• Deja de comer tantos dulces. Vas a terminar empalagado – Stop eating so much candy. You will get sick. 
  • And even more figuratively: Su amor me empalaga. Estoy harto – Her love is sickening. I’m tired up to here with it.

7. Te quiero

Love is everything, isn’t it? Apparently so. Perhaps that’s why Spanish uses two I love yous. The first is “Te quiero,” which is used with friends, loved ones, and perhaps that guy you love but are not yet in love with. The second is “Te amo.” When someone tells you “Te amo,” you know you’ve hit the jackpot. 

  • Quiero a mi perro más que a mi propia familia – I love my dog more than I love my family. 
  • The famous: Te quiero pero no te amo – I love you, just not like that.

8. Tuerto/-a

A man or woman with only one eye. Note, however, that a Cyclop, the one-eyed monster from The Odyssey, would not be considered tuerto. They are born with one eye. Tuerto implies that one of the eyes was lost or impaired.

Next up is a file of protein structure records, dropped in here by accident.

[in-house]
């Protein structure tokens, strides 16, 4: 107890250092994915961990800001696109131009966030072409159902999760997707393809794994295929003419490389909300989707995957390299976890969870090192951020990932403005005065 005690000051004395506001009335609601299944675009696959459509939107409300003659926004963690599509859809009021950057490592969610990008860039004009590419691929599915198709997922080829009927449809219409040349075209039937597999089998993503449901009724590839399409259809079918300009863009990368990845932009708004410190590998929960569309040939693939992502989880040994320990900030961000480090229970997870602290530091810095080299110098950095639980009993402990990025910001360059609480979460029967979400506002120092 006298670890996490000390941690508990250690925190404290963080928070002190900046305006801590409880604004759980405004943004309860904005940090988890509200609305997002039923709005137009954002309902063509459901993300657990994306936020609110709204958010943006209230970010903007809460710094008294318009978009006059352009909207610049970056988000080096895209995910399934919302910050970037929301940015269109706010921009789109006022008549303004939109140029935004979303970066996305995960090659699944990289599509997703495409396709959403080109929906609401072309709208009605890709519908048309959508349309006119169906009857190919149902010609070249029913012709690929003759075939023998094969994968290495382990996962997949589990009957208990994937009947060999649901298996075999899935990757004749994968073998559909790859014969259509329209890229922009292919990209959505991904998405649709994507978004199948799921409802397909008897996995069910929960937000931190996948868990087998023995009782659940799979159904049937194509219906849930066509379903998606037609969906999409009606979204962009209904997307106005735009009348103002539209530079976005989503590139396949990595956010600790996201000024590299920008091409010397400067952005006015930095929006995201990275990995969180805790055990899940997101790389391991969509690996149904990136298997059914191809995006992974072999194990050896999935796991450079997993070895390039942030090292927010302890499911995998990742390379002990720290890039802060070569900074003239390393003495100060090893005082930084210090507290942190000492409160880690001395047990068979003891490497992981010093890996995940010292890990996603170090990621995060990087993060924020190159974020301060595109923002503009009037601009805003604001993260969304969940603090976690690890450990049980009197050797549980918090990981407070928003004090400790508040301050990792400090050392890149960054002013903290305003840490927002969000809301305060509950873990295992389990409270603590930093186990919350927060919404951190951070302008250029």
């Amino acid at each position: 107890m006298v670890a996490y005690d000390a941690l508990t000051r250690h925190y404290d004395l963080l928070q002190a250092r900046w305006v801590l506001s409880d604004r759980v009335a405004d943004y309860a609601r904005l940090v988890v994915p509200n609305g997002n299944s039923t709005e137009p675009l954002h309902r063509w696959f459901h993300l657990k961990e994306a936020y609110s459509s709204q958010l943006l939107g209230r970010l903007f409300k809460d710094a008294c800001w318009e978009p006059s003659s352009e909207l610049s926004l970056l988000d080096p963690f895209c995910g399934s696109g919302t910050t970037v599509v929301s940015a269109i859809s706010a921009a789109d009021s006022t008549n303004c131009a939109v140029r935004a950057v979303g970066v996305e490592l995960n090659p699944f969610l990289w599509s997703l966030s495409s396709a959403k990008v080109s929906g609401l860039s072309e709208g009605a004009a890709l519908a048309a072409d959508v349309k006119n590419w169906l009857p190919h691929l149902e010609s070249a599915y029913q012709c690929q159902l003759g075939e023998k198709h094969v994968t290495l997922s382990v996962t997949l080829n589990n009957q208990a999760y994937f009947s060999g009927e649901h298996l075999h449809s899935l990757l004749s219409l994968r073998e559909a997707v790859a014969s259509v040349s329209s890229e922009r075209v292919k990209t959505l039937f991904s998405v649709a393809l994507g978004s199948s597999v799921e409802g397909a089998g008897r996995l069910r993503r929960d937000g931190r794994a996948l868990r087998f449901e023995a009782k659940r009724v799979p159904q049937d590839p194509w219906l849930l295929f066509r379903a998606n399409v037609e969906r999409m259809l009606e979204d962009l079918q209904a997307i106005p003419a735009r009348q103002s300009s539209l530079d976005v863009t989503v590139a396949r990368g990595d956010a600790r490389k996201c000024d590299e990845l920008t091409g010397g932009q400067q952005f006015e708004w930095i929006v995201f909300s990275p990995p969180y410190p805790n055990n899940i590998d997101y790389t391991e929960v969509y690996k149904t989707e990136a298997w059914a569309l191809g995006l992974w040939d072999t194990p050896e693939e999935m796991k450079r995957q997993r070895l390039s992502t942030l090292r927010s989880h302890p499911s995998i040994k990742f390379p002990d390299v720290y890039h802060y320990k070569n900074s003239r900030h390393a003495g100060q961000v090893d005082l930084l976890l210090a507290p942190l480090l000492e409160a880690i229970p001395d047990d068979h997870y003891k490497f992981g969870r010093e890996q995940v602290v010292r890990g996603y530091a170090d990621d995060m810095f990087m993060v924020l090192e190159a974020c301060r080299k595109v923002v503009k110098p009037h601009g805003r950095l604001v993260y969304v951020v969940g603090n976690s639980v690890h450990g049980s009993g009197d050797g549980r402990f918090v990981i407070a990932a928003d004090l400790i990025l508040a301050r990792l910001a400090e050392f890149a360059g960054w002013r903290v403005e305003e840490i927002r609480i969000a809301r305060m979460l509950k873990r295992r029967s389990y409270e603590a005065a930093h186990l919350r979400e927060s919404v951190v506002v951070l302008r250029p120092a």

• La miraba tanto que parecía tuerto – He was looking at her so much that he appeared one-eyed. 
  • Los piratas siempre son tuertos, ¿no? – Pirates always have just one eye, right? 

9. Entrecejo

If the eyes are the windows to the soul, what are our eyebrows? In Spanish, the space between the eyebrows is called entrecejo. 

  • Frunció el entrecejo – He knit his brows. 
  • Una de las características físicas de Frida fue su entrecejo – One of Frida’s characteristic physical attributes were her eyebrows. 

Note how in both examples I chose to translate entrecejo as simply brows or eyebrows. It wouldn’t make such sense to say “The space between the brows” in English.

10. Friolento/-a